Top Education Stories You Don’t Want to Miss: August 1 – August 7, 2020

CPS backtracks and moves to all-remote learning for fall, but officials say they won’t be ‘cobbling things together’ like last spring

By Hannah Leone, Sophie Sherry, John Keilman, and Claire Hao for the Chicago Tribune

“After weeks of defending a proposal to reopen Chicago Public Schools this fall, Mayor Lori Lightfoot and CPS CEO Janice Jackson announced Wednesday that the new school year will begin with remote learning instead. But it will feel different than in the spring, when CPS was “cobbling things together,” Jackson said. Attendance will be mandatory, the district will revert to normal grading, and educators can go to schools and teach in real time from their classrooms, she said. “There will be more of a traditional infrastructure that you see in a school setting; we’re going to stand that up in a remote setting,” she said. “… Teachers have to be available throughout the entire day to educate students.” Jackson said a final plan will be released Friday.”

Home Schooling Interest Skyrockets As Parents Say No To School Reopening Plans

By Susie An for WBEZ

“Minus the idyllic road trip, a growing number of parents in Illinois are like Busse and are pulling their kids from school for at least the first half of the year or are considering it. This comes as schools have been rolling out their plans for the fall, with some backpedaling in recent days and switching from some in-person learning to all remote as COVID-19 cases have grown. While the risk of contracting COVID-19 is a concern, some families also worry this school year may lack consistency. Parents are exploring a number of options, like joining up with a small cluster of students and sharing a private tutor or taking the full responsibility as an at-home teacher.”

Here’s what a virtual school day will look like for CPS students this fall

By the Chicago Sun-Times

“When school starts next month for more than 300,000 CPS students, all classes will be held remotely, the district announced Wednesday. Officials promised fall learning will be different from the spring, when remote learning systems were put into place virtually overnight, and CPS had trouble getting many students to log on for a very limited amount of live instruction. How the school day will break down will vary depending on grade level, but CPS released a snapshot of how days will vary for elementary students and high school students.”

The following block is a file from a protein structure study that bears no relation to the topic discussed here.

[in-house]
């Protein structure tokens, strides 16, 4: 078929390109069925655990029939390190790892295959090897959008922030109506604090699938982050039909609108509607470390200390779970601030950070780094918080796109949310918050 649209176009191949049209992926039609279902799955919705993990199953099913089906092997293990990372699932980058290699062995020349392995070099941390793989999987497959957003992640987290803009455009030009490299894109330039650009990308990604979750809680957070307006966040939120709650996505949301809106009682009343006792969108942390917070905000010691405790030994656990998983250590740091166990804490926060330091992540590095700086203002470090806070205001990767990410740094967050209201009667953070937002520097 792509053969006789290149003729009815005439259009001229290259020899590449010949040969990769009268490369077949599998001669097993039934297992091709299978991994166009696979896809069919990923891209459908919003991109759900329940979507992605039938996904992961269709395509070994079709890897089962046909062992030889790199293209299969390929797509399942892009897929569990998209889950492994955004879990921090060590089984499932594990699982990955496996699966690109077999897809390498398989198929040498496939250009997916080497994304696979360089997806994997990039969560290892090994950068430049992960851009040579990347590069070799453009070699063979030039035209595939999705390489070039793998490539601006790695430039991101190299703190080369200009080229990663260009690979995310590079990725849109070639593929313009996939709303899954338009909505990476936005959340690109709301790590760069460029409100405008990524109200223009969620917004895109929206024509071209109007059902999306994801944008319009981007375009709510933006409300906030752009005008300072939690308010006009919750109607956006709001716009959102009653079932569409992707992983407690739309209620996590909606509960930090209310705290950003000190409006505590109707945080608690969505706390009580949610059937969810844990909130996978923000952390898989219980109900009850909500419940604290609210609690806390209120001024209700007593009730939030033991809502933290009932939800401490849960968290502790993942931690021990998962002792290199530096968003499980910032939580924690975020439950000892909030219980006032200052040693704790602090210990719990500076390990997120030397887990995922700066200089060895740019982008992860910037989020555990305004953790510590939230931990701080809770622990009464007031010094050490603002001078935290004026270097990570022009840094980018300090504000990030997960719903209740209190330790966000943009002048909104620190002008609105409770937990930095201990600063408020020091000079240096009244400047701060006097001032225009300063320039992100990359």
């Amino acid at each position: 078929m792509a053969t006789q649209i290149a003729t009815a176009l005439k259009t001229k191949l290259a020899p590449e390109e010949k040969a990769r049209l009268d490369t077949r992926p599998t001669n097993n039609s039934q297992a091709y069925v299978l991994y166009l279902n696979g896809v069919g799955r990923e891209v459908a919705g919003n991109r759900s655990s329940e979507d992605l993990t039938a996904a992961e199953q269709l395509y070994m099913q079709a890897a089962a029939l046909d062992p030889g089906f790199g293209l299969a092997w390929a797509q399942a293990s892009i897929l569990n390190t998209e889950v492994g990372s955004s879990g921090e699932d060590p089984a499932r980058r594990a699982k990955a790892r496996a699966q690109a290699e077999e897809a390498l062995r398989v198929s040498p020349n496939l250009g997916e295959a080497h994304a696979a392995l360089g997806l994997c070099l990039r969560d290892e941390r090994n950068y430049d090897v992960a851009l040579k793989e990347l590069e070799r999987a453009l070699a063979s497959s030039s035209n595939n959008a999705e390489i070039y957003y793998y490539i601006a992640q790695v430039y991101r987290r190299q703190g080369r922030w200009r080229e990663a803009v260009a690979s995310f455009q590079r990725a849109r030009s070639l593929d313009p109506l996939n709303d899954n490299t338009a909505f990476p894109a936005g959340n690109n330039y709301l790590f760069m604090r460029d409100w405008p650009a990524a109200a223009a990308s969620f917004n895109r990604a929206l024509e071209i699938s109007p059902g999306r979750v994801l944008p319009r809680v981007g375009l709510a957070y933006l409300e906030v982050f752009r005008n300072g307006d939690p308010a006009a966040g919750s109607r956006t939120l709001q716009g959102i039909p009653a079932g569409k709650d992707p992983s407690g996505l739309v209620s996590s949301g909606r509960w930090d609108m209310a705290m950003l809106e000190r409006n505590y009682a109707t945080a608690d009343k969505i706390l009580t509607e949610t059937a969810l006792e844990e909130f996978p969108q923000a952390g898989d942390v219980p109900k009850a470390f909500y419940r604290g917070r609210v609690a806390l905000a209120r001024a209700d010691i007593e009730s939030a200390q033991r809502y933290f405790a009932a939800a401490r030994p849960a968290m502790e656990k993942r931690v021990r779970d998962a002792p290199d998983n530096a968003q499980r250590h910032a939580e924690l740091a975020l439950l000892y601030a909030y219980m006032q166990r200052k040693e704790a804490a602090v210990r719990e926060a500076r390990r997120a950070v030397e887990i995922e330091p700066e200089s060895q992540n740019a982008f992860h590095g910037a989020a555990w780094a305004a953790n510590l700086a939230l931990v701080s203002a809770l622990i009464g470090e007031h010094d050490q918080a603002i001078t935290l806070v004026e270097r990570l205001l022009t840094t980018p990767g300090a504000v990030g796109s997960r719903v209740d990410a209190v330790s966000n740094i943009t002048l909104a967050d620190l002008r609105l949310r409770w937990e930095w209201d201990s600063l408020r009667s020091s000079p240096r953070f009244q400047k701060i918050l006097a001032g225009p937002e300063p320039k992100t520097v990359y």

Chicago schools agreed to pay school police officers full salary and pensions. That’s now under review.

By Yana Kunichoff and Sarah Karp for Chalkbeat and WBEZ

“In the midst of a heated debate last year about whether police officers should work in Chicago’s public schools, district leaders agreed to pay up to the full salary and benefits of staff assigned to the $33 million program, even though they are police department employees. Chalkbeat Chicago and WBEZ have learned that the school district agreed to pay $152,000 per police officer and $172,000 per sergeant on a 12-month contract. School is in session for 10 months, and officers have other police department duties during the summer months and other times they are not in schools. On Wednesday, in response to months of reporters’ questions and multiple Freedom of Information Act requests, Chicago Public Schools said that it will only pay for the time the police officers and sergeants worked on the school program and it won’t be charged for the months when school was closed due to COVID-19.”

State Rep. LaShawn Ford Calls For End To History Teaching Until Marginalized Groups Are Better Represented

By CBS Chicago

“An Illinois state representative on Sunday called for the end of history classes in Illinois schools until “appropriate alternatives” are developed. Speaking at the Robert Crown Center in Evanston, state Rep. LaShawn Ford (D-Chicago) said current history teaching overlook the contributions of Blacks, women, the Jewish community, the LGBTQ community, the Latinx community, and other groups. “It’ll cost us as a society in the long run forever when we don’t understand our brothers and sisters that we live, work, and play with,” Ford said. Ford is calling on the Illinois State Board of Education and all local school districts to take immediate action by removing current history books and curriculum he says “unfairly” communicates history.”